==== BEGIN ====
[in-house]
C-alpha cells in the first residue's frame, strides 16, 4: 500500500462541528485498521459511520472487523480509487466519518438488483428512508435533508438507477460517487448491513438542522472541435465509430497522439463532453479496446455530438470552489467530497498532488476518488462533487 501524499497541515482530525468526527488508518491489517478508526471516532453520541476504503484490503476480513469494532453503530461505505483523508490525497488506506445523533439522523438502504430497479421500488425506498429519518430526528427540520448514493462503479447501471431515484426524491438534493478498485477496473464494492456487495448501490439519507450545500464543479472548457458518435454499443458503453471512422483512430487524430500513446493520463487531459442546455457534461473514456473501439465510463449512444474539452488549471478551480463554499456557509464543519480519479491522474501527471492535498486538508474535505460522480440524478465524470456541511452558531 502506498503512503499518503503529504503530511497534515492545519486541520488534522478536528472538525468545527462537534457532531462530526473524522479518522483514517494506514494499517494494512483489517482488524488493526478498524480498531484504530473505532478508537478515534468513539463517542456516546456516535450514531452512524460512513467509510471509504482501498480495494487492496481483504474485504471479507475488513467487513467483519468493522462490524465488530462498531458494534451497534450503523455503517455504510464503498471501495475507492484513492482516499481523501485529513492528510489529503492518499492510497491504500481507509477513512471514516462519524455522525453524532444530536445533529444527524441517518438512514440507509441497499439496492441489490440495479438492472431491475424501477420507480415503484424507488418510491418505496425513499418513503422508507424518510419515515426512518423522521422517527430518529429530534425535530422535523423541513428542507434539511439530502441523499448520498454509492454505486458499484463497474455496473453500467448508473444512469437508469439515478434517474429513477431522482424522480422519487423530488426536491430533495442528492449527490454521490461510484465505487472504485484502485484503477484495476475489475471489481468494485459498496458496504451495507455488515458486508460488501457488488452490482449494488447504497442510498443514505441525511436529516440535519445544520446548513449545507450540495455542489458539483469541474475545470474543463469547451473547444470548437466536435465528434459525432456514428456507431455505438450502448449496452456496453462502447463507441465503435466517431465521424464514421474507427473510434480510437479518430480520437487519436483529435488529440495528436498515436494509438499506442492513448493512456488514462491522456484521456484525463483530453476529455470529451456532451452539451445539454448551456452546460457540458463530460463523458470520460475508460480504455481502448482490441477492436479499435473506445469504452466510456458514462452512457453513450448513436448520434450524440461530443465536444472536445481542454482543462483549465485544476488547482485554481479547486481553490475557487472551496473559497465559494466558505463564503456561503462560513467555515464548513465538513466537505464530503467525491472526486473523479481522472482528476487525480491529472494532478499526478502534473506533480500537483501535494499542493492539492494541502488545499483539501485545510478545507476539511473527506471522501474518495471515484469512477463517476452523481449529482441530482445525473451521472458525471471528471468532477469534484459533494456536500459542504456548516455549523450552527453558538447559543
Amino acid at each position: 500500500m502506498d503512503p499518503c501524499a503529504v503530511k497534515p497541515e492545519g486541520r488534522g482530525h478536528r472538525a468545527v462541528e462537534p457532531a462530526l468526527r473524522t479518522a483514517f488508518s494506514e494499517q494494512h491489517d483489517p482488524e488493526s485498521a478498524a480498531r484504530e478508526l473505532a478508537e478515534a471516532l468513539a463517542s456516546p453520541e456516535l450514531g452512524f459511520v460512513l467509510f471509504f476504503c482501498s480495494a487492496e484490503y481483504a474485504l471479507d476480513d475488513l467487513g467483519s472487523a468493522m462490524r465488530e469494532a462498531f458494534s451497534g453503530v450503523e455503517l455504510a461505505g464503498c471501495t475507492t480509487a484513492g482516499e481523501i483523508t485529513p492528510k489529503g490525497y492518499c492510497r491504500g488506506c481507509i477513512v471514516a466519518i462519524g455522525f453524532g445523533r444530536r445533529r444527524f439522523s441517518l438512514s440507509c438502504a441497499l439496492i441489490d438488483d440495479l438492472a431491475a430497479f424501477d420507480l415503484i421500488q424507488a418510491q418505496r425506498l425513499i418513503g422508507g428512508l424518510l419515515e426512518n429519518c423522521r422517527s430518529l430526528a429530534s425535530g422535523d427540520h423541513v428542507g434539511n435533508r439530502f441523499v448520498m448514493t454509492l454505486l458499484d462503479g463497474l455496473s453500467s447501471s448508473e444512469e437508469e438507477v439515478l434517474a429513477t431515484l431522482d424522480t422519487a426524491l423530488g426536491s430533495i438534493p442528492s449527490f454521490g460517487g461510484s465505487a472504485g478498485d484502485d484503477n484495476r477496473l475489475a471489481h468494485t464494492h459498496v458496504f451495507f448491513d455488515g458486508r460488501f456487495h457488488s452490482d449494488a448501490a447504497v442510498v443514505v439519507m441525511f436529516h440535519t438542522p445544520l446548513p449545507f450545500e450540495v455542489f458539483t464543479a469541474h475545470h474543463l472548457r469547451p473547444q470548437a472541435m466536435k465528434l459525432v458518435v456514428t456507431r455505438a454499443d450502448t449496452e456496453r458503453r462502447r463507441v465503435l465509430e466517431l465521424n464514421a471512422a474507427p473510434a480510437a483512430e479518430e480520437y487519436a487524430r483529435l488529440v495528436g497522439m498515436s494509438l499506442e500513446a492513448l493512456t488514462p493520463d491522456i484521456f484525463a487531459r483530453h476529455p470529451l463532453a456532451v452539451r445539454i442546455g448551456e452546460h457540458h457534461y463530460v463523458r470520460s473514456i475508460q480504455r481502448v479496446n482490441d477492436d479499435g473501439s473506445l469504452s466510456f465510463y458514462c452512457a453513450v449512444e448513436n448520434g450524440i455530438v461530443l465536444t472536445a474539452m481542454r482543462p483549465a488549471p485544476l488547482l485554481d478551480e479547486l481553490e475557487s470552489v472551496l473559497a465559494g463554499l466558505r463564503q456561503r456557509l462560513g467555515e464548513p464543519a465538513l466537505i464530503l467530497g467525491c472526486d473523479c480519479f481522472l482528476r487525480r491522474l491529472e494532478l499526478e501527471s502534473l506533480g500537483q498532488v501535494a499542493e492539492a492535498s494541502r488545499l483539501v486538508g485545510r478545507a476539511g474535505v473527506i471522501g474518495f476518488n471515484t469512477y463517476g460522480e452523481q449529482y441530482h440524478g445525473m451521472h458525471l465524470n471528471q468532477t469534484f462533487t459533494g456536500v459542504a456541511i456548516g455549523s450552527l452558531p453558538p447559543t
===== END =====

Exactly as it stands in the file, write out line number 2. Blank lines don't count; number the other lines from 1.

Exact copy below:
C-alpha cells in the first residue's frame, strides 16, 4: 500500500462541528485498521459511520472487523480509487466519518438488483428512508435533508438507477460517487448491513438542522472541435465509430497522439463532453479496446455530438470552489467530497498532488476518488462533487 501524499497541515482530525468526527488508518491489517478508526471516532453520541476504503484490503476480513469494532453503530461505505483523508490525497488506506445523533439522523438502504430497479421500488425506498429519518430526528427540520448514493462503479447501471431515484426524491438534493478498485477496473464494492456487495448501490439519507450545500464543479472548457458518435454499443458503453471512422483512430487524430500513446493520463487531459442546455457534461473514456473501439465510463449512444474539452488549471478551480463554499456557509464543519480519479491522474501527471492535498486538508474535505460522480440524478465524470456541511452558531 502506498503512503499518503503529504503530511497534515492545519486541520488534522478536528472538525468545527462537534457532531462530526473524522479518522483514517494506514494499517494494512483489517482488524488493526478498524480498531484504530473505532478508537478515534468513539463517542456516546456516535450514531452512524460512513467509510471509504482501498480495494487492496481483504474485504471479507475488513467487513467483519468493522462490524465488530462498531458494534451497534450503523455503517455504510464503498471501495475507492484513492482516499481523501485529513492528510489529503492518499492510497491504500481507509477513512471514516462519524455522525453524532444530536445533529444527524441517518438512514440507509441497499439496492441489490440495479438492472431491475424501477420507480415503484424507488418510491418505496425513499418513503422508507424518510419515515426512518423522521422517527430518529429530534425535530422535523423541513428542507434539511439530502441523499448520498454509492454505486458499484463497474455496473453500467448508473444512469437508469439515478434517474429513477431522482424522480422519487423530488426536491430533495442528492449527490454521490461510484465505487472504485484502485484503477484495476475489475471489481468494485459498496458496504451495507455488515458486508460488501457488488452490482449494488447504497442510498443514505441525511436529516440535519445544520446548513449545507450540495455542489458539483469541474475545470474543463469547451473547444470548437466536435465528434459525432456514428456507431455505438450502448449496452456496453462502447463507441465503435466517431465521424464514421474507427473510434480510437479518430480520437487519436483529435488529440495528436498515436494509438499506442492513448493512456488514462491522456484521456484525463483530453476529455470529451456532451452539451445539454448551456452546460457540458463530460463523458470520460475508460480504455481502448482490441477492436479499435473506445469504452466510456458514462452512457453513450448513436448520434450524440461530443465536444472536445481542454482543462483549465485544476488547482485554481479547486481553490475557487472551496473559497465559494466558505463564503456561503462560513467555515464548513465538513466537505464530503467525491472526486473523479481522472482528476487525480491529472494532478499526478502534473506533480500537483501535494499542493492539492494541502488545499483539501485545510478545507476539511473527506471522501474518495471515484469512477463517476452523481449529482441530482445525473451521472458525471471528471468532477469534484459533494456536500459542504456548516455549523450552527453558538447559543